Song-by-Song: [Hydraulic] Serenity Applicator from Flight of the Atom Bee

Every  week, I am publishing an article about a composition of mine, the gear, the inspiration, what was involved, and so on. I hope you enjoy them! I am enjoying writing them. —Knox


I have mentioned the Roland JX-8P Synthesizer in the pieces about Flight of the Atom Bee and The Big Shimmer. I used it to create the chordal pads that dominate both pieces. I do not recall using it on Wild Pink Yonder, for whatever reason.

There is an old maxim in the electronic music community,”New piece of gear = new track.” In other words, when you get a new piece of gear, its sounds inspire a new composition. At the time I wrote Wild Pink Yonder, I was in the end of a gear acquisition binge and that is perhaps why I didn’t use the JX-8P on that song.

The reality is that, over time, the JX-8P, even more so that the Serge Modular, became my secret weapon. I used it for pads, but even more importantly, bass sounds.
The Roland JX-8P Hybrid Synthesizer
The JX-8P is one of the great under-appreciated syths, I believe largely due to its bland preset sounds and the relative difficulty in programming new sounds. It had two digitally controlled multi-waveform oscillators, a great analog filter. Programming was done with either setting one pararmeter for a sound via slider at a time, which made intuitive sound design almost impossible, or with the PG-800 Programmer.

The Pg-800 made the exploration of sound design on the JX-8P quite intuitive, but since I knew nothing in the beginning, really, about what any of the parameters did to sound, I was just blindly experimenting. The thing was, I didn’t mind spending two days tweaking a sound to get it right. All the pad sounds on The Big Shimmer and Flight of the Atom Bee were the results of such exploration. It was a form of meditation for me.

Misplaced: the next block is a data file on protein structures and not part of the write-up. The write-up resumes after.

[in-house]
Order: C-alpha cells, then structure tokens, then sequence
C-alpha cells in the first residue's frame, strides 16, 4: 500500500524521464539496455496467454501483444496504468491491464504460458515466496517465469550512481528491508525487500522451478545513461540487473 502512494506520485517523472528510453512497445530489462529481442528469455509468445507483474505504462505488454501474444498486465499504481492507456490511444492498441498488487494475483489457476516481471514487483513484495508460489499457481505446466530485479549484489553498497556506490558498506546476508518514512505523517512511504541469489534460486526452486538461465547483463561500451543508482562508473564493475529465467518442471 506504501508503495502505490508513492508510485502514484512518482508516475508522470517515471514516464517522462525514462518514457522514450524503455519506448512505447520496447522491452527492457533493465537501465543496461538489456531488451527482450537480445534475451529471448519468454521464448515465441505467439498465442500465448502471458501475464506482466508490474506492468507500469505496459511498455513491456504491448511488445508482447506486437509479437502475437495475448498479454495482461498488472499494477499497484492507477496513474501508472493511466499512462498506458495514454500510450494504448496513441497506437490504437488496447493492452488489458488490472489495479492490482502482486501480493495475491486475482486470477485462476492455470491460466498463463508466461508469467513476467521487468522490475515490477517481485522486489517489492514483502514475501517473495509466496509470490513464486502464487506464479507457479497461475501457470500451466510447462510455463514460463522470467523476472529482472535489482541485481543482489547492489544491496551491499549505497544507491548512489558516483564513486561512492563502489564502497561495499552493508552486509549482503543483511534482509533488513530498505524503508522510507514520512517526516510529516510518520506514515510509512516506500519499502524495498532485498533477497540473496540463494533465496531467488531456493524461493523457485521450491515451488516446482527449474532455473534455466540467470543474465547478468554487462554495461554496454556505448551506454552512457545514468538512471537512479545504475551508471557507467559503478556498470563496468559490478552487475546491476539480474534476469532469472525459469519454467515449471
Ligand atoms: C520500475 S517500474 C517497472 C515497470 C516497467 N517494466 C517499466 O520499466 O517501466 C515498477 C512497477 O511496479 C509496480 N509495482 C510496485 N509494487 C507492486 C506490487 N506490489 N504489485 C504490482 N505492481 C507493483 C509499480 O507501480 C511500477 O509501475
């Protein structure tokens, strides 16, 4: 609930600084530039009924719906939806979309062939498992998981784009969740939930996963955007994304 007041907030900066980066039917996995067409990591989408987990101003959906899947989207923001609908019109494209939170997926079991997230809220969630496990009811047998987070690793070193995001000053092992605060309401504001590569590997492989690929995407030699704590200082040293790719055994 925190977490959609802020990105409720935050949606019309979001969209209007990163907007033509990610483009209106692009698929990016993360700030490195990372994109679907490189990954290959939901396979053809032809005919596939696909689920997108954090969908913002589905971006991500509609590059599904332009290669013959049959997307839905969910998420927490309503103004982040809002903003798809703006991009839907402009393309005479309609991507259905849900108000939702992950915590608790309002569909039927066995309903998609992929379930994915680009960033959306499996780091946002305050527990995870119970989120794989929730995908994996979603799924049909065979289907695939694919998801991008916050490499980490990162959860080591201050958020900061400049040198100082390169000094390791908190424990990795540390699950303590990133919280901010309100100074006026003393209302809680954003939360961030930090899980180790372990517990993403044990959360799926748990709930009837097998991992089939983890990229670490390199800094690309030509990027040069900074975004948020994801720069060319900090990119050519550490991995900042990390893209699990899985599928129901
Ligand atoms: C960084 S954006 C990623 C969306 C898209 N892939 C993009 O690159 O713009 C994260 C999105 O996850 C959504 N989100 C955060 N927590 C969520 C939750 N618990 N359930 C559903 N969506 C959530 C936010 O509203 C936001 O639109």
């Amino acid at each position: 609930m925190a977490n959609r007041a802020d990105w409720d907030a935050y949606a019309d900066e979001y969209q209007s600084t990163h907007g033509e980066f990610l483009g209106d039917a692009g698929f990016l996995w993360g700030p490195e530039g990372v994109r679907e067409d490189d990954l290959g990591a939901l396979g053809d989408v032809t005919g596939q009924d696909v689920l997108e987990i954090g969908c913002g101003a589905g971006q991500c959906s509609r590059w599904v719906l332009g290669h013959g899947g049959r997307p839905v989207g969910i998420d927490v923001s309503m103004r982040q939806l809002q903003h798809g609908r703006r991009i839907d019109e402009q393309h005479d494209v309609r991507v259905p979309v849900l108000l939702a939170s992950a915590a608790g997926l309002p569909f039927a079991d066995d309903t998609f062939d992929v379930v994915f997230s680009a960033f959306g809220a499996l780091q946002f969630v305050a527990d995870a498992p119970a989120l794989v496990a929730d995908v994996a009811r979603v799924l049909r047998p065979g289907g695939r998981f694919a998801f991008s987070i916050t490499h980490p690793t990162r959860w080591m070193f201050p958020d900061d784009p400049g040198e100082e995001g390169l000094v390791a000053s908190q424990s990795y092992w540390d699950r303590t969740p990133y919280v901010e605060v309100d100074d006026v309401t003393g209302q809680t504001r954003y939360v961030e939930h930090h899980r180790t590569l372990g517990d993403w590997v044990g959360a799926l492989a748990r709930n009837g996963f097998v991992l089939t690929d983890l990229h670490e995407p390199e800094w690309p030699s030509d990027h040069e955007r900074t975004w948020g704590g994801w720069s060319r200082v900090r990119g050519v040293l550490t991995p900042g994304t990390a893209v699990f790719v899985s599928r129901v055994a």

roland.pg_800shadow2

As time rolled on, I got a lot more proficient at making unique usable sounds. It has always seemed to me that the depth of the JX-8P itself worked against its popularity, but it was and is an awesome machine for those willing to spend the time building sounds from scratch. I will be talking about the JX-8P in future articles in this series: in retrospect, its sound was clearly at the core of my music composition and arranging process.

I haven’t had a JX-8P in over ten years, as of this writing in 2013, but looking at the above pictures, I find myself thinking about how nice it would be to have one again. There is now an iPad version of the PG-800, which makes the prospect quite possible.

rolandipad_800

I would have to say that the genesis of [Hydraulic] Serenity Applicator was the bass sound itself. I’m not sure what I was doing, but somehow I stumbled on this very percussive compressed bass sound which possessed very little harmonic information: it harkened back, for me, to the bass sound of Captain Beefheart’s song, Little Golden Birdies, from Clear Spot. I fell in love with it immediately and set out to write a bass line using it. You hear it in the first measure of the song.

I stretched the bass line out for a couple measures and set about writing the basic drum part, which remains pretty much the same throughout the song. I was using an Emu SP-12 drum machine at the time, a wonderful machine much love by rappers and hip-hop artist for its rhythmic feel.

It was my intention to use the same short bass part for the whole song which was beginning to take shape in my head. My thought was that, since there was so little harmonic content in the bass sound, I could just play different chords over same short repeating sequence. It almost worked, but, ultimately, I had to surrender to the musical needs of the song and modulated the bass part along with the chord changes, just like a real bass player would do.